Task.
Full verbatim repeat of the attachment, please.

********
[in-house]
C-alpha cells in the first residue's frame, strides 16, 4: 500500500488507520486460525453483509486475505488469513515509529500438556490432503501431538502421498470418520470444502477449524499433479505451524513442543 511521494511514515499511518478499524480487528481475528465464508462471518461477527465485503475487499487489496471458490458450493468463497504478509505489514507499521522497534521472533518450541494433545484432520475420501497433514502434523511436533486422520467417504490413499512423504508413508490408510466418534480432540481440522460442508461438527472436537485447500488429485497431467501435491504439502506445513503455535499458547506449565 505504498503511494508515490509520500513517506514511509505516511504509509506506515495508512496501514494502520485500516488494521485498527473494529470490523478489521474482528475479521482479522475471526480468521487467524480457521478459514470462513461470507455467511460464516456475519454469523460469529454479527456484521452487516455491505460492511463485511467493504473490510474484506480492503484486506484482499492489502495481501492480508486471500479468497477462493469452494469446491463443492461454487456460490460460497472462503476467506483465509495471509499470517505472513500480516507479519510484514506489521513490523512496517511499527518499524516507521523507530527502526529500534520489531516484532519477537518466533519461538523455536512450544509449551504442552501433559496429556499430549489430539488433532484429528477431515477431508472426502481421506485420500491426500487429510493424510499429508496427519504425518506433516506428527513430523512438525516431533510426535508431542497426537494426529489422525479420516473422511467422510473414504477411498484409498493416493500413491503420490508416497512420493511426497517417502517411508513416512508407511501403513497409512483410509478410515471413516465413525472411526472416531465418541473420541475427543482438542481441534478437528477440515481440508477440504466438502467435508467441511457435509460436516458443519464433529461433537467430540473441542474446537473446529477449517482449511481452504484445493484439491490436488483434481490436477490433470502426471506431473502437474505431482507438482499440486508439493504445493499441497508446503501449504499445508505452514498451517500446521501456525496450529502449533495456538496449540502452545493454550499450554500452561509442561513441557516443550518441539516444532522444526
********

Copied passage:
[in-house]
C-alpha cells in the first residue's frame, strides 16, 4: 500500500488507520486460525453483509486475505488469513515509529500438556490432503501431538502421498470418520470444502477449524499433479505451524513442543 511521494511514515499511518478499524480487528481475528465464508462471518461477527465485503475487499487489496471458490458450493468463497504478509505489514507499521522497534521472533518450541494433545484432520475420501497433514502434523511436533486422520467417504490413499512423504508413508490408510466418534480432540481440522460442508461438527472436537485447500488429485497431467501435491504439502506445513503455535499458547506449565 505504498503511494508515490509520500513517506514511509505516511504509509506506515495508512496501514494502520485500516488494521485498527473494529470490523478489521474482528475479521482479522475471526480468521487467524480457521478459514470462513461470507455467511460464516456475519454469523460469529454479527456484521452487516455491505460492511463485511467493504473490510474484506480492503484486506484482499492489502495481501492480508486471500479468497477462493469452494469446491463443492461454487456460490460460497472462503476467506483465509495471509499470517505472513500480516507479519510484514506489521513490523512496517511499527518499524516507521523507530527502526529500534520489531516484532519477537518466533519461538523455536512450544509449551504442552501433559496429556499430549489430539488433532484429528477431515477431508472426502481421506485420500491426500487429510493424510499429508496427519504425518506433516506428527513430523512438525516431533510426535508431542497426537494426529489422525479420516473422511467422510473414504477411498484409498493416493500413491503420490508416497512420493511426497517417502517411508513416512508407511501403513497409512483410509478410515471413516465413525472411526472416531465418541473420541475427543482438542481441534478437528477440515481440508477440504466438502467435508467441511457435509460436516458443519464433529461433537467430540473441542474446537473446529477449517482449511481452504484445493484439491490436488483434481490436477490433470502426471506431473502437474505431482507438482499440486508439493504445493499441497508446503501449504499445508505452514498451517500446521501456525496450529502449533495456538496449540502452545493454550499450554500452561509442561513441557516443550518441539516444532522444526